Enable Audit logs for Custom Resources

Kubernetes API server allows creation of audit logs for incoming requests. This guideline is intended for cluster administrators. It requires that cluster administrators define the Audit Policy to include tracking of all the Custom Resources available in a cluster. Using the RequestResponse audit level is useful as that enables keeping track of the incoming Custom Resource requests and the responses sent by the API server. Once audit logs are enabled, it will be possible to use tools like kubeprovenance to query history of Custom Resources and thus track the evolution of application stacks over time.

Decide Custom Resource Metrics Collection strategy

Plan for metrics collection of Custom Resources managed by your Operator. This information is useful for understanding effect of various actions on your Custom Resources over time for their traceability. For example, this MySQL Operator collects information such as how many clusters were created. One option to collect metrics is to build the metrics collection inside your Custom Controller itself, as done by the MySQL Operator. Another option is to leverage Kubernetes Audit Logs for this purpose. Then, you can use external tooling like kubeprovenance to build the required metrics. Once metrics are collected, you should consider exposing them in Prometheus format.

Portability

Portability guidelines focus on Operator and Custom Resource properties that enable deploying the Operators and workflows on any Kubernetes distribution, on-prem or on cloud.

Package Operator as Helm Chart

Create a Helm chart for your Operator. The chart should include two things:

  • All Custom Resource Definitions for Custom Resources managed by the Operator. Examples of this can be seen in CloudARK sample Postgres Operator and in this MySQL Operator.

  • ConfigMaps corresponding to 'resource/usage' annotation that you have added on your Custom Resource Definition (CRD).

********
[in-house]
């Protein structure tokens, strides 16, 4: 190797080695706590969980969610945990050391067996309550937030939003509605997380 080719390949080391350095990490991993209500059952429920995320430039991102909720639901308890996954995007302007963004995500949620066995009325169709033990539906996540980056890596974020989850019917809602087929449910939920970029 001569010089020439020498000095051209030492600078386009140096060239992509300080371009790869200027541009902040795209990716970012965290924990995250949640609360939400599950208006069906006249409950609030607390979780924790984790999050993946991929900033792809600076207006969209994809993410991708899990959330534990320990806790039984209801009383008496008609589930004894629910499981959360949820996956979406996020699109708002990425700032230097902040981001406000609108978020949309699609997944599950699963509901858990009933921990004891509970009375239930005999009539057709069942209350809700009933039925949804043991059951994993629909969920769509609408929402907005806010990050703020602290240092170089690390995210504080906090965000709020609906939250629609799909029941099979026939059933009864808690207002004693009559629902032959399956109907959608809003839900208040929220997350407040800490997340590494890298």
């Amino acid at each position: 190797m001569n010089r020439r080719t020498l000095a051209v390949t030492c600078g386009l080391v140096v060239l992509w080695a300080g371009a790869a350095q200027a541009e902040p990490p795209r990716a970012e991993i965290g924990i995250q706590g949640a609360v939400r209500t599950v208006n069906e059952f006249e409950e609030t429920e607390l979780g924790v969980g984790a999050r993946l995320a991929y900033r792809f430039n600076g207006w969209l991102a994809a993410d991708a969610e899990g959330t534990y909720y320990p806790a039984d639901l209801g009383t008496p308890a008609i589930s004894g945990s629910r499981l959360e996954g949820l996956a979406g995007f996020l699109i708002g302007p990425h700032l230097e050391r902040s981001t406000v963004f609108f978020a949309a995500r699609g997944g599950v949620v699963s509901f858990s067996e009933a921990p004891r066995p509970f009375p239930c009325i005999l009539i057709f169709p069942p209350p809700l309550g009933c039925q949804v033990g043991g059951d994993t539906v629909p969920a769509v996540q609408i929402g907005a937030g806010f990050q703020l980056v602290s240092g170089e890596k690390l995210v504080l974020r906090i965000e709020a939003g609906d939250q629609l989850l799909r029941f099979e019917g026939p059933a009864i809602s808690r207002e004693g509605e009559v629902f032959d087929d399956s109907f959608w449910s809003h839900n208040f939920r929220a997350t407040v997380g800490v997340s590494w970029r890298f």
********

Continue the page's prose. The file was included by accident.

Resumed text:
Use Helm chart's Values.yaml for Operator customization. By defining Helm charts, multi-Operator stacks and Custom Resource workflows can be created on any cloud or Kubernetes distribution.

Register CRDs as YAML Spec in Helm chart rather than in Operator code

Installing CRD requires Cluster-scope permission. If the CRD registration is done as YAML manifest, then it is possible to separate CRD registration from the Operator Pod deployment. CRD registration can be done by cluster administrator while Operator Pod deployment can be done by a non-admin user. It is then possible to deploy the Operator in different namespaces with different customizations. On the other hand, if CRD registration is done as part of your Operator code then the deployment of the Operator Pod will need Cluster-scope permissions. This will tie together installation of CRD with that of the Operator, which may not be the best setup in certain situations. Another reason to register CRD as YAML is because kube-openapi validation can be defined as part of it.

Include CRD installation hints in Helm chart

Helm 2.0 defines crd-install hook that directs Helm to install CRDs first before installing rest of your Helm chart that might refer to the Custom Resources defined by the CRDs.

  apiVersion: apiextensions.k8s.io/v1beta1
  kind: CustomResourceDefinition
  metadata:
    name: moodles.moodlecontroller.kubeplus
    annotations:
      helm.sh/hook: crd-install

In Helm 3.0 the crd-install annotation is no longer supported. Instead, a separate directory named crds needs to be created as part of the Helm chart directory in which all the CRDs are to be specified. By defining CRDs inside this directory, Helm 3.0 guarantees to install the CRDs before installing other templates, which may consist of Custom Resources introduced by that CRD. Installing CRDs first is important -- otherwise creation of Custom Resource workflows will fail as the Kubernetes cluster control plane won't be able to recognize the Custom Resources used in your stack.